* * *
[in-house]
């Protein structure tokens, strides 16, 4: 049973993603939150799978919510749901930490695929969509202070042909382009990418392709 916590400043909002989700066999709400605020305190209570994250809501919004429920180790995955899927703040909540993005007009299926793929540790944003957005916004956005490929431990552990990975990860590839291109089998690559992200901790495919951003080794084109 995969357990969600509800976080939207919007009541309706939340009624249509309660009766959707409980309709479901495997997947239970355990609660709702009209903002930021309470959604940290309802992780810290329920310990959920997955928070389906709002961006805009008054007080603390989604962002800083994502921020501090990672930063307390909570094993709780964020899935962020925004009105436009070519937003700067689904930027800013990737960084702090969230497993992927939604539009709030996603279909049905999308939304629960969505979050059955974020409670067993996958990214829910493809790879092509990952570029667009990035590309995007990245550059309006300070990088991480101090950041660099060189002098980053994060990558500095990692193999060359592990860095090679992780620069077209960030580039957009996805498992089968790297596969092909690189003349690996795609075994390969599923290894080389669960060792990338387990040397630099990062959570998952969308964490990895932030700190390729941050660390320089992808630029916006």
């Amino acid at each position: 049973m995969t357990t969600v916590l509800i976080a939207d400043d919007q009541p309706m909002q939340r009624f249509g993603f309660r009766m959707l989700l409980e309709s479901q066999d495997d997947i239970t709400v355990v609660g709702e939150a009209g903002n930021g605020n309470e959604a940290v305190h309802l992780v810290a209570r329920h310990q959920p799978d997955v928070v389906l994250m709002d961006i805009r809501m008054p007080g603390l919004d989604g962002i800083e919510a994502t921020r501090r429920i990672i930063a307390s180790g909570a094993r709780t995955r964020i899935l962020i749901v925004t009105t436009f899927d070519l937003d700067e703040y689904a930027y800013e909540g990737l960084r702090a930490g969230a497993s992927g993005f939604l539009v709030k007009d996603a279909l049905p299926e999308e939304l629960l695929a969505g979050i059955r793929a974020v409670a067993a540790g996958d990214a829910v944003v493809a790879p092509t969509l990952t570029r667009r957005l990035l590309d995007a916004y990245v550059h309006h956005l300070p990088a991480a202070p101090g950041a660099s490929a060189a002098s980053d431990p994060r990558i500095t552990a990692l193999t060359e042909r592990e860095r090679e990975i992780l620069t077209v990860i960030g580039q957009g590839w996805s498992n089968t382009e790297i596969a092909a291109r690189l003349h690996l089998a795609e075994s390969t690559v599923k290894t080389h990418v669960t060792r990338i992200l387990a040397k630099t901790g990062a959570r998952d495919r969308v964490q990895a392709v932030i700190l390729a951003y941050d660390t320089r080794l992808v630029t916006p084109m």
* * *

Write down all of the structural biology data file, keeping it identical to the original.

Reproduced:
[in-house]
């Protein structure tokens, strides 16, 4: 049973993603939150799978919510749901930490695929969509202070042909382009990418392709 916590400043909002989700066999709400605020305190209570994250809501919004429920180790995955899927703040909540993005007009299926793929540790944003957005916004956005490929431990552990990975990860590839291109089998690559992200901790495919951003080794084109 995969357990969600509800976080939207919007009541309706939340009624249509309660009766959707409980309709479901495997997947239970355990609660709702009209903002930021309470959604940290309802992780810290329920310990959920997955928070389906709002961006805009008054007080603390989604962002800083994502921020501090990672930063307390909570094993709780964020899935962020925004009105436009070519937003700067689904930027800013990737960084702090969230497993992927939604539009709030996603279909049905999308939304629960969505979050059955974020409670067993996958990214829910493809790879092509990952570029667009990035590309995007990245550059309006300070990088991480101090950041660099060189002098980053994060990558500095990692193999060359592990860095090679992780620069077209960030580039957009996805498992089968790297596969092909690189003349690996795609075994390969599923290894080389669960060792990338387990040397630099990062959570998952969308964490990895932030700190390729941050660390320089992808630029916006």
């Amino acid at each position: 049973m995969t357990t969600v916590l509800i976080a939207d400043d919007q009541p309706m909002q939340r009624f249509g993603f309660r009766m959707l989700l409980e309709s479901q066999d495997d997947i239970t709400v355990v609660g709702e939150a009209g903002n930021g605020n309470e959604a940290v305190h309802l992780v810290a209570r329920h310990q959920p799978d997955v928070v389906l994250m709002d961006i805009r809501m008054p007080g603390l919004d989604g962002i800083e919510a994502t921020r501090r429920i990672i930063a307390s180790g909570a094993r709780t995955r964020i899935l962020i749901v925004t009105t436009f899927d070519l937003d700067e703040y689904a930027y800013e909540g990737l960084r702090a930490g969230a497993s992927g993005f939604l539009v709030k007009d996603a279909l049905p299926e999308e939304l629960l695929a969505g979050i059955r793929a974020v409670a067993a540790g996958d990214a829910v944003v493809a790879p092509t969509l990952t570029r667009r957005l990035l590309d995007a916004y990245v550059h309006h956005l300070p990088a991480a202070p101090g950041a660099s490929a060189a002098s980053d431990p994060r990558i500095t552990a990692l193999t060359e042909r592990e860095r090679e990975i992780l620069t077209v990860i960030g580039q957009g590839w996805s498992n089968t382009e790297i596969a092909a291109r690189l003349h690996l089998a795609e075994s390969t690559v599923k290894t080389h990418v669960t060792r990338i992200l387990a040397k630099t901790g990062a959570r998952d495919r969308v964490q990895a392709v932030i700190l390729a951003y941050d660390t320089r080794l992808v630029t916006p084109m």